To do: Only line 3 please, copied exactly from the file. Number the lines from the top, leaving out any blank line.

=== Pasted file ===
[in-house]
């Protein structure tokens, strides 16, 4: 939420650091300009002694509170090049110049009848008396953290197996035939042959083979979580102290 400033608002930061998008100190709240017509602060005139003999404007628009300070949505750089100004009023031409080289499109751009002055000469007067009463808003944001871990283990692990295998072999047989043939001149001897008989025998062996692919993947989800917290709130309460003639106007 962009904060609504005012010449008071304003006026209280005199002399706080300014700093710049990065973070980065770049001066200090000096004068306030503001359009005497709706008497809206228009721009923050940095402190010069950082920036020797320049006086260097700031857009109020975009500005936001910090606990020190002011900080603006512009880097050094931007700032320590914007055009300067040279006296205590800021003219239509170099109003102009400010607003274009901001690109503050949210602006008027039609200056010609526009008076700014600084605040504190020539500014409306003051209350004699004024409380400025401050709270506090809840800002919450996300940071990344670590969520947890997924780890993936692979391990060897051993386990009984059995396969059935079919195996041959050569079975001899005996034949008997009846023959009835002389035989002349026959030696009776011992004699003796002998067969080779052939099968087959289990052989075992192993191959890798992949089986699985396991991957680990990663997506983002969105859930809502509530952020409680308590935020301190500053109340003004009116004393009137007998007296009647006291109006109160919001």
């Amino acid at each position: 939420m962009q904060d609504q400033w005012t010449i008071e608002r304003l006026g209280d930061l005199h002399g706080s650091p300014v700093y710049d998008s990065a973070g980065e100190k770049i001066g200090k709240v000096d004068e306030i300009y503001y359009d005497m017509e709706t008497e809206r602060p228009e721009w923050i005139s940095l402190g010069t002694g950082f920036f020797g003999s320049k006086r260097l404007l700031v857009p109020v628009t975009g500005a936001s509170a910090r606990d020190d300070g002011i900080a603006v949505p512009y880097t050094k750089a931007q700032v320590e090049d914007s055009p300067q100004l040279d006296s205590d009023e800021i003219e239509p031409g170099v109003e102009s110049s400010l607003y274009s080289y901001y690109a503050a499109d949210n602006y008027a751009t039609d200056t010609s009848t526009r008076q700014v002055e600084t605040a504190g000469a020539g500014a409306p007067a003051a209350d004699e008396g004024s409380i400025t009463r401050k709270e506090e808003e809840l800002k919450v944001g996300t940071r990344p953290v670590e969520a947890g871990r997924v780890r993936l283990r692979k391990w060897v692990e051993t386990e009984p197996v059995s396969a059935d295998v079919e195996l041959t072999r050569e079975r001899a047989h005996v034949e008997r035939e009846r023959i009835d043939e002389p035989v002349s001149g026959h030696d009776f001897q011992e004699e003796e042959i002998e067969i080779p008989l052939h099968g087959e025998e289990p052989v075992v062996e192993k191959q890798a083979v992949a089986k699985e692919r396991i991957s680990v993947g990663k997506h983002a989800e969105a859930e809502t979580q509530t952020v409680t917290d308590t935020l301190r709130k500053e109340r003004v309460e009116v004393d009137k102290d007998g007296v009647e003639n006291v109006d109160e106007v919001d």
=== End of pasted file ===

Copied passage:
């Amino acid at each position: 939420m962009q904060d609504q400033w005012t010449i008071e608002r304003l006026g209280d930061l005199h002399g706080s650091p300014v700093y710049d998008s990065a973070g980065e100190k770049i001066g200090k709240v000096d004068e306030i300009y503001y359009d005497m017509e709706t008497e809206r602060p228009e721009w923050i005139s940095l402190g010069t002694g950082f920036f020797g003999s320049k006086r260097l404007l700031v857009p109020v628009t975009g500005a936001s509170a910090r606990d020190d300070g002011i900080a603006v949505p512009y880097t050094k750089a931007q700032v320590e090049d914007s055009p300067q100004l040279d006296s205590d009023e800021i003219e239509p031409g170099v109003e102009s110049s400010l607003y274009s080289y901001y690109a503050a499109d949210n602006y008027a751009t039609d200056t010609s009848t526009r008076q700014v002055e600084t605040a504190g000469a020539g500014a409306p007067a003051a209350d004699e008396g004024s409380i400025t009463r401050k709270e506090e808003e809840l800002k919450v944001g996300t940071r990344p953290v670590e969520a947890g871990r997924v780890r993936l283990r692979k391990w060897v692990e051993t386990e009984p197996v059995s396969a059935d295998v079919e195996l041959t072999r050569e079975r001899a047989h005996v034949e008997r035939e009846r023959i009835d043939e002389p035989v002349s001149g026959h030696d009776f001897q011992e004699e003796e042959i002998e067969i080779p008989l052939h099968g087959e025998e289990p052989v075992v062996e192993k191959q890798a083979v992949a089986k699985e692919r396991i991957s680990v993947g990663k997506h983002a989800e969105a859930e809502t979580q509530t952020v409680t917290d308590t935020l301190r709130k500053e109340r003004v309460e009116v004393d009137k102290d007998g007296v009647e003639n006291v109006d109160e106007v919001d």